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There are two kinds of Misdemeanors. A first-degree Misdemeanor which is punishable by up to 1 year in jail, or a $1000.00 fine, or 1 year of probation. Then there is a second-degree misdemeanor, punishable by up to 60 days in jail, or a $500.00 fine, or six months of probation.
Misdemeanor crimes can have serious consequences on your record, such as affecting your current employment or future employment opportunities. If you have a misdemeanor criminal battery conviction, a DUI conviction, trespass conviction or theft conviction, employers may steer clear of offering you a job at their company.
Misdemeanor domestic violence battery convictions can affect other areas of your life such as your ability to carry a gun, impact your citizenship, to be granted or hold onto certain security clearances, and you could go to jail.
Prosecutors will almost always try to see if they can enhance the crime to a felony. One of the reasons for this is that the threat of a felony conviction may make the accused plead to a lesser misdemeanor offense to avoid up to 5 years in prison and the loss of several civil rights. After all, the job of the prosecutor is not to be your friend, it is to keep conviction rates high.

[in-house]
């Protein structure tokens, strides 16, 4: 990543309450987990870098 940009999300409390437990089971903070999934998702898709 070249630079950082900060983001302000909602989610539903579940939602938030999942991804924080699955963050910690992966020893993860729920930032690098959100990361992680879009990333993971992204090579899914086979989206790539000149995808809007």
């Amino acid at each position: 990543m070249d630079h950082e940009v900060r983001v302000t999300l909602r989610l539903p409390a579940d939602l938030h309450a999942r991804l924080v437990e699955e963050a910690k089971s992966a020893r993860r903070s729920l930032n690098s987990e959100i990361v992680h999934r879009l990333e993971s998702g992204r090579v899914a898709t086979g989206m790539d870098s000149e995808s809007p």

It is very important that you have someone in your corner that is experienced in dealing with misdemeanor cases, making sure the prosecution does not unnecessarily use your fear of conviction against you to plead to a crime you have not committed. If the prosecution cannot prove their case beyond a reasonable doubt, they cannot achieve a conviction.
Just because a misdemeanor does not sound as scary as a felony, you should take your legal rights and freedoms just as seriously. Any criminal conviction can have serious consequences on your life, both in the short-term, and long-term.